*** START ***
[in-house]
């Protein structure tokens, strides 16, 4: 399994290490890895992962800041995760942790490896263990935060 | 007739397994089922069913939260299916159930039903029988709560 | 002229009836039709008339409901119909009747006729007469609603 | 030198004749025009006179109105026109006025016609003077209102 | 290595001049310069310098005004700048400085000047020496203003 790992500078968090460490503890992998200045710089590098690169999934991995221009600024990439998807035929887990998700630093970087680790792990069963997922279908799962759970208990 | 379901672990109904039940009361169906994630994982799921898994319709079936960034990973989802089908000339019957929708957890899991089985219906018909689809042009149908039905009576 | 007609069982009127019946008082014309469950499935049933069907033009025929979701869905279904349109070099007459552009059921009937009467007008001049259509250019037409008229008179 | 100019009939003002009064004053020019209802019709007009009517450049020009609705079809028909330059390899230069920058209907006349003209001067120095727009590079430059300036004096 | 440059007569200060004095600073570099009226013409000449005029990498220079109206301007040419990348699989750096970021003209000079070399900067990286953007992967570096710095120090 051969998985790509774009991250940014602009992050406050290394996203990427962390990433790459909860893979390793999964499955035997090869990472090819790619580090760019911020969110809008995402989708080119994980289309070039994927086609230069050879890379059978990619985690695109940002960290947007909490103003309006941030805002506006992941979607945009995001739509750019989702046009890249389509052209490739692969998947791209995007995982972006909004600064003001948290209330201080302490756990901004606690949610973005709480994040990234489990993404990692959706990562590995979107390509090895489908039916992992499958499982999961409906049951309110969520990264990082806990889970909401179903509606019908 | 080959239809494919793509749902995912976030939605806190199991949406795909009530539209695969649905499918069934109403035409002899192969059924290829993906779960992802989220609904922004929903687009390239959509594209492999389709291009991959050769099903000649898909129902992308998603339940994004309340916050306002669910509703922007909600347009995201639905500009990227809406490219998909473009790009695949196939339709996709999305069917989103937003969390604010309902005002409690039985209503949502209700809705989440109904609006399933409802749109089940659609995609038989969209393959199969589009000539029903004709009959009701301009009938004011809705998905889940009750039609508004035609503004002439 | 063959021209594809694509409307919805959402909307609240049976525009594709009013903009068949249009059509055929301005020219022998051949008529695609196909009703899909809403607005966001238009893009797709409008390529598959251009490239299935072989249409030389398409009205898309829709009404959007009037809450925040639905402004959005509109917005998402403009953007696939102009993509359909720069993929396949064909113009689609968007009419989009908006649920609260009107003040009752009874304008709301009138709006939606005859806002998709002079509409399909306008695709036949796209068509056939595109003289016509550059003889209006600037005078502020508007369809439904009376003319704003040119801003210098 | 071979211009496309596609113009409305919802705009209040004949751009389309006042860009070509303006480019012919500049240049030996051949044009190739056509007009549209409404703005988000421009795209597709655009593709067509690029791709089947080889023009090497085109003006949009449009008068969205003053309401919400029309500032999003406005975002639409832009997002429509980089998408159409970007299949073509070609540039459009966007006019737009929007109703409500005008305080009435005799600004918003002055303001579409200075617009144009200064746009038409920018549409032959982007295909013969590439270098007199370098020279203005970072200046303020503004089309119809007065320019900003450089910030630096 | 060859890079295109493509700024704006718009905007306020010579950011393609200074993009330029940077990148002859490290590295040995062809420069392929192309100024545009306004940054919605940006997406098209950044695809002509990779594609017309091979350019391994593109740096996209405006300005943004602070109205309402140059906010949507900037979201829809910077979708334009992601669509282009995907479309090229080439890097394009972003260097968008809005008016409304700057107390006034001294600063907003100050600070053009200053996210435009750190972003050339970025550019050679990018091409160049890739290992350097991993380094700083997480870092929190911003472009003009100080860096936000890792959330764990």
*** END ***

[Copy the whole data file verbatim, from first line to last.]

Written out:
[in-house]
């Protein structure tokens, strides 16, 4: 399994290490890895992962800041995760942790490896263990935060 | 007739397994089922069913939260299916159930039903029988709560 | 002229009836039709008339409901119909009747006729007469609603 | 030198004749025009006179109105026109006025016609003077209102 | 290595001049310069310098005004700048400085000047020496203003 790992500078968090460490503890992998200045710089590098690169999934991995221009600024990439998807035929887990998700630093970087680790792990069963997922279908799962759970208990 | 379901672990109904039940009361169906994630994982799921898994319709079936960034990973989802089908000339019957929708957890899991089985219906018909689809042009149908039905009576 | 007609069982009127019946008082014309469950499935049933069907033009025929979701869905279904349109070099007459552009059921009937009467007008001049259509250019037409008229008179 | 100019009939003002009064004053020019209802019709007009009517450049020009609705079809028909330059390899230069920058209907006349003209001067120095727009590079430059300036004096 | 440059007569200060004095600073570099009226013409000449005029990498220079109206301007040419990348699989750096970021003209000079070399900067990286953007992967570096710095120090 051969998985790509774009991250940014602009992050406050290394996203990427962390990433790459909860893979390793999964499955035997090869990472090819790619580090760019911020969110809008995402989708080119994980289309070039994927086609230069050879890379059978990619985690695109940002960290947007909490103003309006941030805002506006992941979607945009995001739509750019989702046009890249389509052209490739692969998947791209995007995982972006909004600064003001948290209330201080302490756990901004606690949610973005709480994040990234489990993404990692959706990562590995979107390509090895489908039916992992499958499982999961409906049951309110969520990264990082806990889970909401179903509606019908 | 080959239809494919793509749902995912976030939605806190199991949406795909009530539209695969649905499918069934109403035409002899192969059924290829993906779960992802989220609904922004929903687009390239959509594209492999389709291009991959050769099903000649898909129902992308998603339940994004309340916050306002669910509703922007909600347009995201639905500009990227809406490219998909473009790009695949196939339709996709999305069917989103937003969390604010309902005002409690039985209503949502209700809705989440109904609006399933409802749109089940659609995609038989969209393959199969589009000539029903004709009959009701301009009938004011809705998905889940009750039609508004035609503004002439 | 063959021209594809694509409307919805959402909307609240049976525009594709009013903009068949249009059509055929301005020219022998051949008529695609196909009703899909809403607005966001238009893009797709409008390529598959251009490239299935072989249409030389398409009205898309829709009404959007009037809450925040639905402004959005509109917005998402403009953007696939102009993509359909720069993929396949064909113009689609968007009419989009908006649920609260009107003040009752009874304008709301009138709006939606005859806002998709002079509409399909306008695709036949796209068509056939595109003289016509550059003889209006600037005078502020508007369809439904009376003319704003040119801003210098 | 071979211009496309596609113009409305919802705009209040004949751009389309006042860009070509303006480019012919500049240049030996051949044009190739056509007009549209409404703005988000421009795209597709655009593709067509690029791709089947080889023009090497085109003006949009449009008068969205003053309401919400029309500032999003406005975002639409832009997002429509980089998408159409970007299949073509070609540039459009966007006019737009929007109703409500005008305080009435005799600004918003002055303001579409200075617009144009200064746009038409920018549409032959982007295909013969590439270098007199370098020279203005970072200046303020503004089309119809007065320019900003450089910030630096 | 060859890079295109493509700024704006718009905007306020010579950011393609200074993009330029940077990148002859490290590295040995062809420069392929192309100024545009306004940054919605940006997406098209950044695809002509990779594609017309091979350019391994593109740096996209405006300005943004602070109205309402140059906010949507900037979201829809910077979708334009992601669509282009995907479309090229080439890097394009972003260097968008809005008016409304700057107390006034001294600063907003100050600070053009200053996210435009750190972003050339970025550019050679990018091409160049890739290992350097991993380094700083997480870092929190911003472009003009100080860096936000890792959330764990």